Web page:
I have spoken to lots of members over the Covid period in relation to carrying out this important function virtually. We have also discussed this in more detail in our previous short conferences. There are clearly lots of positives in how we have learned to adapt to the virtual world, and now the initial anxiety of logging on, inviting carers into the “waiting room”, learning to mute and un-mute (I still forget to do this), this all seems a distant memory.
We have undoubtedly become more efficient in how we manage virtually, but in this blog, I wanted to discuss when may be the best circumstances for a virtual panel and when not. Does it have to be “one size fits all”? An Ofsted inspector said this to me a few weeks ago as we were discussing how Ofsted would perceive a decision to amend policy to say that as an organisation you operate panels virtually.
There is nothing in the fostering regulations that say you can’t operate in this way, but do you want to? Is there value in seeing people face to face? Doesn’t this provide us with a sense of who they are? A connection? The non-verbal cues are pretty powerful and being with people, being able to put them at ease is how we can discuss sensitive areas. I talked with a panel chair and she said, “We also have to be mindful to convey thanks, warmth, emotions as the virtual platforms can sometimes suck this out of you, compared to a face-to-face meeting.” Another chair agreed, saying “Panel members feel they don't get as good a sense of people when not seeing them in person”.
It is very important that the fostering service recognises when it would not be the best approach, for example, sometimes agencies report that carers can be a little avoidant, cancel supervisions, fail to attend training and there is a level of disguised compliance. I am sure that virtual panels would suit them, but the agency must consider whether being face to face is the better option as it is likely that information needs further exploration and challenge, that is the panel’s role, right? To ensure practice and policy is safe for children and be a quality assurance role. Our members reported times they would not prefer a virtual panel were:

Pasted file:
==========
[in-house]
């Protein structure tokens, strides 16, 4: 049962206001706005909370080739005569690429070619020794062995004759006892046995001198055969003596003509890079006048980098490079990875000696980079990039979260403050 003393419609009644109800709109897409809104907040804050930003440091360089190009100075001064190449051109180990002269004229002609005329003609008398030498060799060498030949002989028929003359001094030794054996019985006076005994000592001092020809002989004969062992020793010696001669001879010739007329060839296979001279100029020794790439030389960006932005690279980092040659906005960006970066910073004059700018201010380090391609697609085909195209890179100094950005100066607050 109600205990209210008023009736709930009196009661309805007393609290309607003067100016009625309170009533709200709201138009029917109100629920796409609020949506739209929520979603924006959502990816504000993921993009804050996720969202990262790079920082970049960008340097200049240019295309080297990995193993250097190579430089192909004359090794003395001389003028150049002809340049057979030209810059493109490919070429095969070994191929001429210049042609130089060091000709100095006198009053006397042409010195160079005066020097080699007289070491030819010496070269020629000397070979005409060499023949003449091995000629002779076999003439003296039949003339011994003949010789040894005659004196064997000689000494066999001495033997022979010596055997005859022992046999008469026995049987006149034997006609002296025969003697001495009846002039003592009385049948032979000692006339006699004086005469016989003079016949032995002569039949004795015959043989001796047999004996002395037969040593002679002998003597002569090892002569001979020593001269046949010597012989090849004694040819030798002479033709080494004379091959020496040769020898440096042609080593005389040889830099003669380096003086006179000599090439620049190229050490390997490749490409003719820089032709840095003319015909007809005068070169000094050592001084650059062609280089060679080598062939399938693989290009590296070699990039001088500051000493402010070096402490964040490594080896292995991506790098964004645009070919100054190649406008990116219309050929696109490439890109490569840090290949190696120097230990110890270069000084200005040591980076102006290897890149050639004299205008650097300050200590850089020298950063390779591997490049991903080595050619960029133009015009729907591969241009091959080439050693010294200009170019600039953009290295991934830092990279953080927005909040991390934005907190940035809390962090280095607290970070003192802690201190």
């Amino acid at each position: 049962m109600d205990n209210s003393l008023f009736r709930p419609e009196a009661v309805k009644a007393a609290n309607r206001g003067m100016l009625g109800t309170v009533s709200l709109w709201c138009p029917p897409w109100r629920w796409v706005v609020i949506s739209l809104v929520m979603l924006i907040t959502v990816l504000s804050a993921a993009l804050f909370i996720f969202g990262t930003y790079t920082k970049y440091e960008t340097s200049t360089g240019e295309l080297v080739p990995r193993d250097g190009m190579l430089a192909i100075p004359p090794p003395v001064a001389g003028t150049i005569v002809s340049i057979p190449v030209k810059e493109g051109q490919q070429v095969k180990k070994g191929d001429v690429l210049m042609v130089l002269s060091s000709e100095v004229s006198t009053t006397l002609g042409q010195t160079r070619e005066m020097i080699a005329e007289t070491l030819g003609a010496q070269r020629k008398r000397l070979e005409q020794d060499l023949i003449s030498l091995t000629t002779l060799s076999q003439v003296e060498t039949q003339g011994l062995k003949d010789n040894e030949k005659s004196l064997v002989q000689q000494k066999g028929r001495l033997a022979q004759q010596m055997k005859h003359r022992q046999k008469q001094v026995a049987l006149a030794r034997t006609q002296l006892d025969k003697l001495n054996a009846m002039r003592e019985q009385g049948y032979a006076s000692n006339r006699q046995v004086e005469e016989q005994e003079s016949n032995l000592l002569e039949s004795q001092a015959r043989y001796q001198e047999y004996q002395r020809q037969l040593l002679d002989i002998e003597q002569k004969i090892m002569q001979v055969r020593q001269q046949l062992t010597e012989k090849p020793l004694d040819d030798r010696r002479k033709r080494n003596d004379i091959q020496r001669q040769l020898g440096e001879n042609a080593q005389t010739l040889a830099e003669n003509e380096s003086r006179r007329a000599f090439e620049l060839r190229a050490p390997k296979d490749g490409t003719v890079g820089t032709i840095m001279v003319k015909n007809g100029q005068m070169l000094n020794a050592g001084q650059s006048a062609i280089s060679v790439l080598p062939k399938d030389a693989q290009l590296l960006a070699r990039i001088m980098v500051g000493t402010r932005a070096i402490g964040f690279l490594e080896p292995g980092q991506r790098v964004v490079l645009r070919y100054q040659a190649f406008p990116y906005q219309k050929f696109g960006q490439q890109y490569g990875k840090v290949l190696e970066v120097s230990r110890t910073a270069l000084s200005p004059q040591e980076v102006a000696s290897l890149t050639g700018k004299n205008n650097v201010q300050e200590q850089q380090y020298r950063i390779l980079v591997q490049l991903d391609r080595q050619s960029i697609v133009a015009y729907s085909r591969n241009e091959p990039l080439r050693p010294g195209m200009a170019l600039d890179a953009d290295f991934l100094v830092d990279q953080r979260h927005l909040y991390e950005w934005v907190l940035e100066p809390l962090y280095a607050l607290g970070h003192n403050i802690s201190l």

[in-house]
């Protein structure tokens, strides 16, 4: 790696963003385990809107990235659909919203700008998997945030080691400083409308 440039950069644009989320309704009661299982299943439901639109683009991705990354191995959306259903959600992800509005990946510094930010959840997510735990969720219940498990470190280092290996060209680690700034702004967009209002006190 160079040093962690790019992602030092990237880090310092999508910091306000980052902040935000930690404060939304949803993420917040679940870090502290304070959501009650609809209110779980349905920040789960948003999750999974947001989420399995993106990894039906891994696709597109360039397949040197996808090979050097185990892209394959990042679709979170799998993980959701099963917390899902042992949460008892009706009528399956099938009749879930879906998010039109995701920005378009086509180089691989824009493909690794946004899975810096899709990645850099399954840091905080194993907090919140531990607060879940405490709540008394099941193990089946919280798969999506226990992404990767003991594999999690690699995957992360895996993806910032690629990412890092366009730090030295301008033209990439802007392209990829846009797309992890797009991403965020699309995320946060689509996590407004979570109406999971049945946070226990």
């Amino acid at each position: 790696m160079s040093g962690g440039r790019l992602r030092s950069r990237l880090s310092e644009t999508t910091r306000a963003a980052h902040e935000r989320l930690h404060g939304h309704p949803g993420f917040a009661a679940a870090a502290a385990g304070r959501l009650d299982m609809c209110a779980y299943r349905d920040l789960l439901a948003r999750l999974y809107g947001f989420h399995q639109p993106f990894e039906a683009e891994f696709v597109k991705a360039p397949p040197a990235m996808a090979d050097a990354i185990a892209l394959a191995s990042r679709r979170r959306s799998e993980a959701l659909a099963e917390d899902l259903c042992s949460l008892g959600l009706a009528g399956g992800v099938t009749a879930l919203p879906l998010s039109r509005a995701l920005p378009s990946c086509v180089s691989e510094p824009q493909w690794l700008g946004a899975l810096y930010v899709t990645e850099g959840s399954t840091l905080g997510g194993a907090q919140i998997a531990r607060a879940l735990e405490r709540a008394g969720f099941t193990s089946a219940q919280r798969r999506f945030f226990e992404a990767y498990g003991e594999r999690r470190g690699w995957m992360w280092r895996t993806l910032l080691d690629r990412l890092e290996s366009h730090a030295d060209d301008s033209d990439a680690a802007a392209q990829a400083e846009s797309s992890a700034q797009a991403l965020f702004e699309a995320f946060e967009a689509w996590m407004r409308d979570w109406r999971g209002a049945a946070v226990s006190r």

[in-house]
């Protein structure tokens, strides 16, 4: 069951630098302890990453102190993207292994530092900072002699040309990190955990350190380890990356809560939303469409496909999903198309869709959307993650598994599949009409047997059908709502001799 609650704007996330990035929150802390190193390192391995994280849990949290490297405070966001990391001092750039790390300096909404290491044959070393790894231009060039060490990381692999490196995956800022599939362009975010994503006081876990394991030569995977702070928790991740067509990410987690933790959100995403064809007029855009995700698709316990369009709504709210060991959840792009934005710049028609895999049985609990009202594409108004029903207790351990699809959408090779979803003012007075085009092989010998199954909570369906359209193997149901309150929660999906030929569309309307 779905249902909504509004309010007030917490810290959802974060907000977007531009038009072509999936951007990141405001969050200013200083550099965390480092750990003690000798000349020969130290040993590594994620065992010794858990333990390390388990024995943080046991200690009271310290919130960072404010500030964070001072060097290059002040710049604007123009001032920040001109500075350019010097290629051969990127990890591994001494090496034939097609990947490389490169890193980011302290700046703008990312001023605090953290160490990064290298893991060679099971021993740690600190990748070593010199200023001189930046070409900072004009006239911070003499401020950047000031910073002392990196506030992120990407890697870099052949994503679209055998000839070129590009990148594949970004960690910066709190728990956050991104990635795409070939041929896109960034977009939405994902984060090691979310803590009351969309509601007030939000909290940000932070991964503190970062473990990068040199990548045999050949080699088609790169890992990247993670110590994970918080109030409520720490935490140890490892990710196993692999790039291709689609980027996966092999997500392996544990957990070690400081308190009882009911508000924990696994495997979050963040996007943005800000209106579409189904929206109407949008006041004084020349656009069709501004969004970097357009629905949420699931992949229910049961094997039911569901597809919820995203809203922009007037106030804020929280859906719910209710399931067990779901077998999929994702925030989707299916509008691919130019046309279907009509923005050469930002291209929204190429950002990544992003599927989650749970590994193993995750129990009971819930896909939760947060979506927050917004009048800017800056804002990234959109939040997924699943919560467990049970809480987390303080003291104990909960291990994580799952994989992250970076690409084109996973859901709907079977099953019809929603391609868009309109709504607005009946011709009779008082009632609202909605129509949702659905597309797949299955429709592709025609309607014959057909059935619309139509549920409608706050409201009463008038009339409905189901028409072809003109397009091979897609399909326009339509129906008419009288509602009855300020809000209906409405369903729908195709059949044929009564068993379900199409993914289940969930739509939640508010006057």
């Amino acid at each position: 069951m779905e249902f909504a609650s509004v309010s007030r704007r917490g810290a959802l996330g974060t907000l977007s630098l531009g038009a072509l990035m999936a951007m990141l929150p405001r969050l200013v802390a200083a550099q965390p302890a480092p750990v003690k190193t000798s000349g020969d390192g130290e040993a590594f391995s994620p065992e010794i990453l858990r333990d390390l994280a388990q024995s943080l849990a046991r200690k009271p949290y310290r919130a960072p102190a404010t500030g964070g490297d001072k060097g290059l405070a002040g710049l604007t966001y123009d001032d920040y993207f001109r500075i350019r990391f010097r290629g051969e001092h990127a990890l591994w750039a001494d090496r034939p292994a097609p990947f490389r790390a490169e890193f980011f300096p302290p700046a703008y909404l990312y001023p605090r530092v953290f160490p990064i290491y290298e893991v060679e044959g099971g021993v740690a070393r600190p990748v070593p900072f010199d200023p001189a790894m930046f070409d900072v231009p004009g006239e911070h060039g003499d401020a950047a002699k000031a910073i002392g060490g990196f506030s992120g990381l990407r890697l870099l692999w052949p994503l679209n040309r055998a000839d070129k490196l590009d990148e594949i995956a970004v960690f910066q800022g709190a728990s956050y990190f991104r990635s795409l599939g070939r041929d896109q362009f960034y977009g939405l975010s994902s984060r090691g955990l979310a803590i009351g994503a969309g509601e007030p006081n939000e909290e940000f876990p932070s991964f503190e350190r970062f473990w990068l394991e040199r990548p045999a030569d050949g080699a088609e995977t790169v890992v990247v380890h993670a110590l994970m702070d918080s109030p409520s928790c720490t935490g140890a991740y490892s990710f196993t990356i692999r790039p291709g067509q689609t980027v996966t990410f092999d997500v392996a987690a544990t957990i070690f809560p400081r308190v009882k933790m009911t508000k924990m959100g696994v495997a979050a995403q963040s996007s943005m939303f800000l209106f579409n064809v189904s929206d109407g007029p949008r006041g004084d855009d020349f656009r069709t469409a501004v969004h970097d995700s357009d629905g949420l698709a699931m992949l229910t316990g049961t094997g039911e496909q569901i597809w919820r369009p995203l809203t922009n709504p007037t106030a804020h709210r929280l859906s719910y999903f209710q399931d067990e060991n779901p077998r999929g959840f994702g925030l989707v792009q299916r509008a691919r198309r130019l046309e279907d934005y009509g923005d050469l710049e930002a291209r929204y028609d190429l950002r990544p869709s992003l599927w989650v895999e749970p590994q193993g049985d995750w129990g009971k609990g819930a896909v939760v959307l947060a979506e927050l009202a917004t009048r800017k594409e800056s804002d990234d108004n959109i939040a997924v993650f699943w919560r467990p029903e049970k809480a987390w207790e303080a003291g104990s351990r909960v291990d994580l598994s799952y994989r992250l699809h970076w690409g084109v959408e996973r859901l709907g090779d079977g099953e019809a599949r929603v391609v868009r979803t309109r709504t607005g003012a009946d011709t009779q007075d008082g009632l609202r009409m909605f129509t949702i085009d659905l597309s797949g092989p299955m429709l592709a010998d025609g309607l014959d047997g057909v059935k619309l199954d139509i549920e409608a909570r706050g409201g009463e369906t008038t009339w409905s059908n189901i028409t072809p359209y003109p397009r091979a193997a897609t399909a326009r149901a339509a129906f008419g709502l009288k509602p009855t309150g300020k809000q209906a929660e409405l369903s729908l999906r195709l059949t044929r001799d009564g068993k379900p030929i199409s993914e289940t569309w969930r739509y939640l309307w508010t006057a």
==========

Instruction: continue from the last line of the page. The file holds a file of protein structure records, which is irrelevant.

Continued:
- Where an application has many questions, or need to explore the information
- Where carers have had a difficult review period
- When considering de-registration
So, we must think about how to continue to overcome these challenges, and as our inspector reminded me, it is important that we do not have “one size fits all”. We must consider exceptions, risk assess, and evidence decision making, show your creativity, how you think outside the box, adapt, without compromising on safety, risk, inclusion and respect for the process or those attending, “put yourself in their shoes”.
Saying this, the messages I am receiving are that virtual panels have worked, that it has enabled more flexibility in ensuring carers attend panels. It has enabled carers who work to be able to participate, especially when there is a short and positive review where a carer may have travelled an hour or so for their less than 30 minutes in panel, and of course the commute for members also may be long and being able to meet virtually has brought more people together to offer a more rich and diverse experience of membership to forums, meetings and training. But equally, carers have talked about how the face to face panel experience has made them feel “special”, given them an opportunity to show off a little all the amazing things they have done for children in the previous year, and be met and greeted. Talking to the inspector about foster carers, we agreed about relationships and part of that connection with carers to the agency is about being with people, being together to think things through, and virtual meetings should never compromise the carers involvement. He was very clear that inspectors would be curious!